Under the Tuscan Sun |
directed by Audrey Wells
(Buena Vista, 2003)
Under the Tuscan Sun answers, definitively, one of my life's great questions: What will I do when I win the lottery?
Writer Frances Mayes answered my question (though it's not the question her character, Frances, was asking) in her 1996 book by the same name. If there's a house in Tuscany, I'm its new owner as fast as I can buy a plane ticket to Italy.
The 2003 film version doesn't, in many spots, hew very closely to Mayes' book. Movie characters arrive; book characters disappear. What stays, though, is a worn villa slowly brought back to life by Frances, an existence shattered by divorce painstakingly reborn and a landscape so beautiful it can't help but nudge Frances in the direction of peace and healing.
It is, above all, a tribute to the places in life a little whimsical decision can take one, and the need to build the track before the trains arrive.
Frances (Diane Lane) impulsively leaves her American tour group when she decides to buy Bramasole, a villa in the Italian countryside that's fallen on hard times. Her stateside life in shambles following a divorce -- and bringing along a hefty savings account from selling the old house -- Frances decides to fix up the villa, put down roots, find someone to love and build a family.
But love doesn't come easily, the house is a mess and Frances' spirit remains broken -- until Signor Martini (Vincent Riotta) tells her about a train line built decades ago, through the mountains, between Venice and Austria. It was built, he says, long before any train was designed that could cross the towering mountain pass. It's the moment that changes Frances: Lay the groundwork, and the dreams will follow.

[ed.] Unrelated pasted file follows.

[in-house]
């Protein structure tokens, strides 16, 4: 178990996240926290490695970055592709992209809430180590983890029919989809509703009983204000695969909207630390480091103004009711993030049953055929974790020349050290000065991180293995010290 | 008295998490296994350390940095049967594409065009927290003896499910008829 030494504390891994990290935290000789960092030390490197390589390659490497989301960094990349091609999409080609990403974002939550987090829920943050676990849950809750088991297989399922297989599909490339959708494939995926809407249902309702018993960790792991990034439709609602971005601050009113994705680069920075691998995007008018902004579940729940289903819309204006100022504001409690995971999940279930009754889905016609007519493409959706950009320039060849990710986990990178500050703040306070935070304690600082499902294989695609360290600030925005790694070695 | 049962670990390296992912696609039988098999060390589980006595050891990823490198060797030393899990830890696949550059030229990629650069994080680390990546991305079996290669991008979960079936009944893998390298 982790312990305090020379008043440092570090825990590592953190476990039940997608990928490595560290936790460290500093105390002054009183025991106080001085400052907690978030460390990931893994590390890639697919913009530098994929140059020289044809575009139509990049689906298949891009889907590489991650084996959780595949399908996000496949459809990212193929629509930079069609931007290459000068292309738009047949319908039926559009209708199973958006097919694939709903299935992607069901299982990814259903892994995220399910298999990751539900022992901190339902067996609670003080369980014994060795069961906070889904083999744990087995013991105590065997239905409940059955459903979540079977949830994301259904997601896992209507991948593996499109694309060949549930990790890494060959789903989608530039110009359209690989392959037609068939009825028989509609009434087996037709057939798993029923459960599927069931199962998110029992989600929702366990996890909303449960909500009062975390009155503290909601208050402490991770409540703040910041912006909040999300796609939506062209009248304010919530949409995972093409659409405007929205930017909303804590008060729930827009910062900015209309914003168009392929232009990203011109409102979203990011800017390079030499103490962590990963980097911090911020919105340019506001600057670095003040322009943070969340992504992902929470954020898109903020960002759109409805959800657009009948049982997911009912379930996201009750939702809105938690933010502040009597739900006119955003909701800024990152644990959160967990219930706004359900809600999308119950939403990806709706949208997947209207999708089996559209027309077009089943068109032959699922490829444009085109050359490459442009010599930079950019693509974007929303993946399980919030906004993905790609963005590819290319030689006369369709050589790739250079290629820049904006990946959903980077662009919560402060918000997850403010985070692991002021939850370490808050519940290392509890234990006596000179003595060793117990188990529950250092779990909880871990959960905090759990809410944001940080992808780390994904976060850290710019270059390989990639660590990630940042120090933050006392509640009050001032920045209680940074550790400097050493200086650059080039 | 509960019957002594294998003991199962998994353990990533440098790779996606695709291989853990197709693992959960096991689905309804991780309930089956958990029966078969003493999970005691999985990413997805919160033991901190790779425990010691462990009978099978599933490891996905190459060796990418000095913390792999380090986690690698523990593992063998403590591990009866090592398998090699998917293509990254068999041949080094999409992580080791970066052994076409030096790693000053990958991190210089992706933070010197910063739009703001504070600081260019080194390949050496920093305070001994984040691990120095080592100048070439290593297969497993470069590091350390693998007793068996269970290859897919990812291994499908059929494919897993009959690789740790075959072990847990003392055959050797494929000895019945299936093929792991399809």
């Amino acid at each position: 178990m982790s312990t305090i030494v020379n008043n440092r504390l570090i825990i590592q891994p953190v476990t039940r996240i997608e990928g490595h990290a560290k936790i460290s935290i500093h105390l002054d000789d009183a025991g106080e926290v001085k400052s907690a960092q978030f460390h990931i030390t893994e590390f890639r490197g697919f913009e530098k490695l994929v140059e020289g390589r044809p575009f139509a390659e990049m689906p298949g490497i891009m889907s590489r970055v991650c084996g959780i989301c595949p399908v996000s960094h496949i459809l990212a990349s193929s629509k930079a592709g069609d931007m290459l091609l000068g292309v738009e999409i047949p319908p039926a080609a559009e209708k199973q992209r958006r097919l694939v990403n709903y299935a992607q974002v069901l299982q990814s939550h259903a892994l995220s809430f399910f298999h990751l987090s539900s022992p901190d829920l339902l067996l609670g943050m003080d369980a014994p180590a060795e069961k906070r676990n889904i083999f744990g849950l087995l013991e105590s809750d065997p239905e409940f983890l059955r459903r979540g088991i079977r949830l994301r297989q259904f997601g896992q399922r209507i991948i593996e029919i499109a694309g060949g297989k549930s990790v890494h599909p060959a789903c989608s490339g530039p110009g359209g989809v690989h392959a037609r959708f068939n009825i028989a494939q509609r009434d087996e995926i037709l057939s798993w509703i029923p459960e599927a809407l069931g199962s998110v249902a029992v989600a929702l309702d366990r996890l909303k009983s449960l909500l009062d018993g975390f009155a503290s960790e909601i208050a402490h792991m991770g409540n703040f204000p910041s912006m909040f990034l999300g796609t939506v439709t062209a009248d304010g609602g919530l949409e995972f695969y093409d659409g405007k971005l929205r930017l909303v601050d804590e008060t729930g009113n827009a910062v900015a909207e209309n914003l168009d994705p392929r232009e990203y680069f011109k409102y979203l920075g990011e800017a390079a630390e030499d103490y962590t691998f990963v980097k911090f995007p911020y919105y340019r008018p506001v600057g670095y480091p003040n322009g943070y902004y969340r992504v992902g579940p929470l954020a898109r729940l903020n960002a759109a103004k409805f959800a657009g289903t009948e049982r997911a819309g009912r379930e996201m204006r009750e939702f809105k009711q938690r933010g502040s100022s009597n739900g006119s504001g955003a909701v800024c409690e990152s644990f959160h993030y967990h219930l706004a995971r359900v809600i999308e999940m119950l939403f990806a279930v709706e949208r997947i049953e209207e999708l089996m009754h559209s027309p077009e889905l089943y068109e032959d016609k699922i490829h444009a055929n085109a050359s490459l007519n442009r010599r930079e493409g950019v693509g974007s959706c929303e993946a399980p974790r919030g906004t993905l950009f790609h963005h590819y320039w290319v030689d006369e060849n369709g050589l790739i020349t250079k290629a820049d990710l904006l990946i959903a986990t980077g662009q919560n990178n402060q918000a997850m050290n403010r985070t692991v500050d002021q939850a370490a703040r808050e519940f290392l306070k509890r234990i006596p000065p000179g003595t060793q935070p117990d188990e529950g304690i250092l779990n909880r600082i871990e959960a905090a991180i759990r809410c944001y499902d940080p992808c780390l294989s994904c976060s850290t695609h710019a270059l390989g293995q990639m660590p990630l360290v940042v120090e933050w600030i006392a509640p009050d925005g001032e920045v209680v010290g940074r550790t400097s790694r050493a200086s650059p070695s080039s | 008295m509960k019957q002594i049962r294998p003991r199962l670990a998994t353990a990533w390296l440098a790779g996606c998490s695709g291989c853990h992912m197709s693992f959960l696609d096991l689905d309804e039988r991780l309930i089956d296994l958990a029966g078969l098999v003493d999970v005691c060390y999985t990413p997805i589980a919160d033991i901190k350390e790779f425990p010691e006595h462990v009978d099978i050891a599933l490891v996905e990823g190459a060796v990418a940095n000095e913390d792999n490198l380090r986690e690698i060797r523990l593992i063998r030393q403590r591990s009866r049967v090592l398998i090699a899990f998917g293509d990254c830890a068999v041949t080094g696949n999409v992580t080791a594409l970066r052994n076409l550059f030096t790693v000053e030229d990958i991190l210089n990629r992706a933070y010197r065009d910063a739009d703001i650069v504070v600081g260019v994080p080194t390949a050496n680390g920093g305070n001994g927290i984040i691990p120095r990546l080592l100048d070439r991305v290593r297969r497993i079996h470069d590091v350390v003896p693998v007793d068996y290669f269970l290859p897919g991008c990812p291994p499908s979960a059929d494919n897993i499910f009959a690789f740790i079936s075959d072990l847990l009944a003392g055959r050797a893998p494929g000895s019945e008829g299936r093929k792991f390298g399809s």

It's not an especially original message; what gives Under the Tuscan Sun its considerable strength and its charm comes from Diane Lane. And, on her performance, it soars.
Her gleeful reawakening at the charming touch of Marcello (Raoul Bova) is such an exuberant piece of joy. Her real spark with Martini, made all the more potent by their reticence, carries the mark of romances in an earlier era.
Lane's ability to capture those moments when we strive to smile through heartache, or when our brave facade crumbles, or when we realize we've somehow gotten what we've asked for (and what do we do with it now??) just flow so well.
Add in the curves of Tuscany, the long, low light, and it's a film worth dreaming over.